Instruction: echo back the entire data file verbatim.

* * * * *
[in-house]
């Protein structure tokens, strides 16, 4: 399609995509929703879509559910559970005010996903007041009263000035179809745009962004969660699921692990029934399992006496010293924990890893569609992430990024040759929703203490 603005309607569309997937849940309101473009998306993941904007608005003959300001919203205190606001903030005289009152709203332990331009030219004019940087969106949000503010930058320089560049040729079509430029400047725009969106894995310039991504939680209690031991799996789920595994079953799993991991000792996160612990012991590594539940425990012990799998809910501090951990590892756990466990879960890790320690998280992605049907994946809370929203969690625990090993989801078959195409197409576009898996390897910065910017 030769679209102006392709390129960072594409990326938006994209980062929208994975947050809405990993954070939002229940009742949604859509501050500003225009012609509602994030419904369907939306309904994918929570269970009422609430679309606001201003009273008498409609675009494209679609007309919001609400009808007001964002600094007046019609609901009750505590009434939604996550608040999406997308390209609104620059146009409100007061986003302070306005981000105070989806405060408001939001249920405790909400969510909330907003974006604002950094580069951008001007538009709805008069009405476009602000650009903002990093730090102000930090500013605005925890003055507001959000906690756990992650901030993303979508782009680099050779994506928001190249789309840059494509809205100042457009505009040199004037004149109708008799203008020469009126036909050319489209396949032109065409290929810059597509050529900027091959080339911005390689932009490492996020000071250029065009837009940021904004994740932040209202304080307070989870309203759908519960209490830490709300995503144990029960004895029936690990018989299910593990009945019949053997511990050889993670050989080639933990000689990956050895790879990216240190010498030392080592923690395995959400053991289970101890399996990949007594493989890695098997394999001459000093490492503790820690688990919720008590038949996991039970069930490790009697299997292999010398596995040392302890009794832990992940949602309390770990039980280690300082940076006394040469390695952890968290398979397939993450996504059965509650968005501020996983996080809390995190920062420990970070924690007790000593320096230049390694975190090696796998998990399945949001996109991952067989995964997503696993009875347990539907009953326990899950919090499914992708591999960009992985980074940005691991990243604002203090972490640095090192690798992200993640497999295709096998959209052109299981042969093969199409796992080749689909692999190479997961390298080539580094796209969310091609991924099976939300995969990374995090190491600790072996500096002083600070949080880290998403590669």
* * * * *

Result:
[in-house]
């Protein structure tokens, strides 16, 4: 399609995509929703879509559910559970005010996903007041009263000035179809745009962004969660699921692990029934399992006496010293924990890893569609992430990024040759929703203490 603005309607569309997937849940309101473009998306993941904007608005003959300001919203205190606001903030005289009152709203332990331009030219004019940087969106949000503010930058320089560049040729079509430029400047725009969106894995310039991504939680209690031991799996789920595994079953799993991991000792996160612990012991590594539940425990012990799998809910501090951990590892756990466990879960890790320690998280992605049907994946809370929203969690625990090993989801078959195409197409576009898996390897910065910017 030769679209102006392709390129960072594409990326938006994209980062929208994975947050809405990993954070939002229940009742949604859509501050500003225009012609509602994030419904369907939306309904994918929570269970009422609430679309606001201003009273008498409609675009494209679609007309919001609400009808007001964002600094007046019609609901009750505590009434939604996550608040999406997308390209609104620059146009409100007061986003302070306005981000105070989806405060408001939001249920405790909400969510909330907003974006604002950094580069951008001007538009709805008069009405476009602000650009903002990093730090102000930090500013605005925890003055507001959000906690756990992650901030993303979508782009680099050779994506928001190249789309840059494509809205100042457009505009040199004037004149109708008799203008020469009126036909050319489209396949032109065409290929810059597509050529900027091959080339911005390689932009490492996020000071250029065009837009940021904004994740932040209202304080307070989870309203759908519960209490830490709300995503144990029960004895029936690990018989299910593990009945019949053997511990050889993670050989080639933990000689990956050895790879990216240190010498030392080592923690395995959400053991289970101890399996990949007594493989890695098997394999001459000093490492503790820690688990919720008590038949996991039970069930490790009697299997292999010398596995040392302890009794832990992940949602309390770990039980280690300082940076006394040469390695952890968290398979397939993450996504059965509650968005501020996983996080809390995190920062420990970070924690007790000593320096230049390694975190090696796998998990399945949001996109991952067989995964997503696993009875347990539907009953326990899950919090499914992708591999960009992985980074940005691991990243604002203090972490640095090192690798992200993640497999295709096998959209052109299981042969093969199409796992080749689909692999190479997961390298080539580094796209969310091609991924099976939300995969990374995090190491600790072996500096002083600070949080880290998403590669």